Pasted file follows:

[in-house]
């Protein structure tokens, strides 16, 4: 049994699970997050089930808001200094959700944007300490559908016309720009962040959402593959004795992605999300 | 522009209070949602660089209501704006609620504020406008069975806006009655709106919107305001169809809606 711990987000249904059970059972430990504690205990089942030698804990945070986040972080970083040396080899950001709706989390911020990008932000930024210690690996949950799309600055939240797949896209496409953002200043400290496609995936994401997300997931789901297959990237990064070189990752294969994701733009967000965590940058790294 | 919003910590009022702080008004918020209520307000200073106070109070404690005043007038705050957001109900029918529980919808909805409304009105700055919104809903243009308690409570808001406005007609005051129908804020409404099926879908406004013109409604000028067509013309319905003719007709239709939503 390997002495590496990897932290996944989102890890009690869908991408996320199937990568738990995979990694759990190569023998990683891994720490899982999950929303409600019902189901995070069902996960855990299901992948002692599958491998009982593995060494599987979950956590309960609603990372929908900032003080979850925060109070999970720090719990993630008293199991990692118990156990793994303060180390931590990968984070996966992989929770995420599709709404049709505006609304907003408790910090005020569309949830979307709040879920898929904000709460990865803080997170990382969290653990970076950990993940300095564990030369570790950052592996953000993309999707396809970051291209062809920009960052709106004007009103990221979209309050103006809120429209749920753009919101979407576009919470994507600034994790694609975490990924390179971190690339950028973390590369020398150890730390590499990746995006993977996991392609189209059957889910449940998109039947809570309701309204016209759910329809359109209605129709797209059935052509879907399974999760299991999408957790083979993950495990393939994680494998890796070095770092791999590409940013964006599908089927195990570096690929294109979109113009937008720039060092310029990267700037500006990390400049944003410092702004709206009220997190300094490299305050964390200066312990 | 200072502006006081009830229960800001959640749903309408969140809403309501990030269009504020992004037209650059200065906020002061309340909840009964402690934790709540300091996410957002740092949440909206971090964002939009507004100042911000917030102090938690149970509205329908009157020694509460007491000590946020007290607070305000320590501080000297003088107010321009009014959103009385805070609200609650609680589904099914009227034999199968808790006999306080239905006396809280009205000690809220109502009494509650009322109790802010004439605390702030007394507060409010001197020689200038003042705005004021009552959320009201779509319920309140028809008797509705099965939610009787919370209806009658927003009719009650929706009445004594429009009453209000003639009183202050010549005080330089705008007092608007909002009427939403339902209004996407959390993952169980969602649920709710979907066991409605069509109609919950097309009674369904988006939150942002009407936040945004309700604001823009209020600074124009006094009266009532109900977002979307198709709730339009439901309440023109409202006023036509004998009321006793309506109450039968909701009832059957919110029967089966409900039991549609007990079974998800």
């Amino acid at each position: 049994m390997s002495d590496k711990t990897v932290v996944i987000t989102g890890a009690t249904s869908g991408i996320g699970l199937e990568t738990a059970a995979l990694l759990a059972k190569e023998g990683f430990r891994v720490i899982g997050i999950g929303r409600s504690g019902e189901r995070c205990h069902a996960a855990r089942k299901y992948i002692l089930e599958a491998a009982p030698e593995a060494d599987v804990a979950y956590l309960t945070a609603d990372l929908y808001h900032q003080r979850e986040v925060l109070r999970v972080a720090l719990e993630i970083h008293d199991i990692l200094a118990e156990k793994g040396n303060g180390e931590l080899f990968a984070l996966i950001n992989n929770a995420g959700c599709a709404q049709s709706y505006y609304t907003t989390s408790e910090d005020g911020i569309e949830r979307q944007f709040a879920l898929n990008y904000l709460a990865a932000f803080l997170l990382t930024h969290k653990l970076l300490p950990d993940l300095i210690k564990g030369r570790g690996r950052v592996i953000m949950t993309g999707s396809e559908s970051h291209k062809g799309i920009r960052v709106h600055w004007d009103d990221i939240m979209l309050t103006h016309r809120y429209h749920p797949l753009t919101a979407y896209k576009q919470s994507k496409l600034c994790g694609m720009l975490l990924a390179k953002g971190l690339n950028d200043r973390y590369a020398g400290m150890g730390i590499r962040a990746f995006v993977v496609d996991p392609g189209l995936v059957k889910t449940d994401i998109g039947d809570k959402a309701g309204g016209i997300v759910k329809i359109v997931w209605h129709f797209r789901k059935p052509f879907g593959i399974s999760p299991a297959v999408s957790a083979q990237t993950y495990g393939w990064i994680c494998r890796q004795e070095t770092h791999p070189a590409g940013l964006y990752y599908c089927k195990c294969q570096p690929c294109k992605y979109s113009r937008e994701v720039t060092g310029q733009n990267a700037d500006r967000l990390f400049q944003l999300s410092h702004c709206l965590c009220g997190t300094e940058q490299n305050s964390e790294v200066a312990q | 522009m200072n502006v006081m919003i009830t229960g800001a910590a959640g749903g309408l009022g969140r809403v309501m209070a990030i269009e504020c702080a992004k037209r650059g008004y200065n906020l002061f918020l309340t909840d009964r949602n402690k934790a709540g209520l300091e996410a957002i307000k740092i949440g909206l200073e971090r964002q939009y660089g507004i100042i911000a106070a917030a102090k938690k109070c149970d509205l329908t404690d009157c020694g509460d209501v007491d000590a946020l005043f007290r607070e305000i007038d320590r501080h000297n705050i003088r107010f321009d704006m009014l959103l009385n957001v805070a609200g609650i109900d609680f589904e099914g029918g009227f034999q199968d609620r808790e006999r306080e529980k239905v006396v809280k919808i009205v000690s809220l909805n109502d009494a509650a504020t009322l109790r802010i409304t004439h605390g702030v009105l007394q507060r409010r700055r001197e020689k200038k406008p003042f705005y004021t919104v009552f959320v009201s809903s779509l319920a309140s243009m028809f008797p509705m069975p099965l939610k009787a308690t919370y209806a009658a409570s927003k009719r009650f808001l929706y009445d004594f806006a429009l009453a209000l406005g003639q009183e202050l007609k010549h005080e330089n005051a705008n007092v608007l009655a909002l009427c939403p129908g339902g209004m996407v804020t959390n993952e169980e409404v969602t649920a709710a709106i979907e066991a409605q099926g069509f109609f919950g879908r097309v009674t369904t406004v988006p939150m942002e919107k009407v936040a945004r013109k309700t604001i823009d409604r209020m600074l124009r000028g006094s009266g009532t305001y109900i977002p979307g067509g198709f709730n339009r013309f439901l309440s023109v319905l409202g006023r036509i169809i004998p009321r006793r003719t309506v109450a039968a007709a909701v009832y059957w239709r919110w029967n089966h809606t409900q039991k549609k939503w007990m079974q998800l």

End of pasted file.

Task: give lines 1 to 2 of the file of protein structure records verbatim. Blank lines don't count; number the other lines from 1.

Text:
[in-house]
């Protein structure tokens, strides 16, 4: 049994699970997050089930808001200094959700944007300490559908016309720009962040959402593959004795992605999300 | 522009209070949602660089209501704006609620504020406008069975806006009655709106919107305001169809809606 711990987000249904059970059972430990504690205990089942030698804990945070986040972080970083040396080899950001709706989390911020990008932000930024210690690996949950799309600055939240797949896209496409953002200043400290496609995936994401997300997931789901297959990237990064070189990752294969994701733009967000965590940058790294 | 919003910590009022702080008004918020209520307000200073106070109070404690005043007038705050957001109900029918529980919808909805409304009105700055919104809903243009308690409570808001406005007609005051129908804020409404099926879908406004013109409604000028067509013309319905003719007709239709939503 390997002495590496990897932290996944989102890890009690869908991408996320199937990568738990995979990694759990190569023998990683891994720490899982999950929303409600019902189901995070069902996960855990299901992948002692599958491998009982593995060494599987979950956590309960609603990372929908900032003080979850925060109070999970720090719990993630008293199991990692118990156990793994303060180390931590990968984070996966992989929770995420599709709404049709505006609304907003408790910090005020569309949830979307709040879920898929904000709460990865803080997170990382969290653990970076950990993940300095564990030369570790950052592996953000993309999707396809970051291209062809920009960052709106004007009103990221979209309050103006809120429209749920753009919101979407576009919470994507600034994790694609975490990924390179971190690339950028973390590369020398150890730390590499990746995006993977996991392609189209059957889910449940998109039947809570309701309204016209759910329809359109209605129709797209059935052509879907399974999760299991999408957790083979993950495990393939994680494998890796070095770092791999590409940013964006599908089927195990570096690929294109979109113009937008720039060092310029990267700037500006990390400049944003410092702004709206009220997190300094490299305050964390200066312990 | 200072502006006081009830229960800001959640749903309408969140809403309501990030269009504020992004037209650059200065906020002061309340909840009964402690934790709540300091996410957002740092949440909206971090964002939009507004100042911000917030102090938690149970509205329908009157020694509460007491000590946020007290607070305000320590501080000297003088107010321009009014959103009385805070609200609650609680589904099914009227034999199968808790006999306080239905006396809280009205000690809220109502009494509650009322109790802010004439605390702030007394507060409010001197020689200038003042705005004021009552959320009201779509319920309140028809008797509705099965939610009787919370209806009658927003009719009650929706009445004594429009009453209000003639009183202050010549005080330089705008007092608007909002009427939403339902209004996407959390993952169980969602649920709710979907066991409605069509109609919950097309009674369904988006939150942002009407936040945004309700604001823009209020600074124009006094009266009532109900977002979307198709709730339009439901309440023109409202006023036509004998009321006793309506109450039968909701009832059957919110029967089966409900039991549609007990079974998800």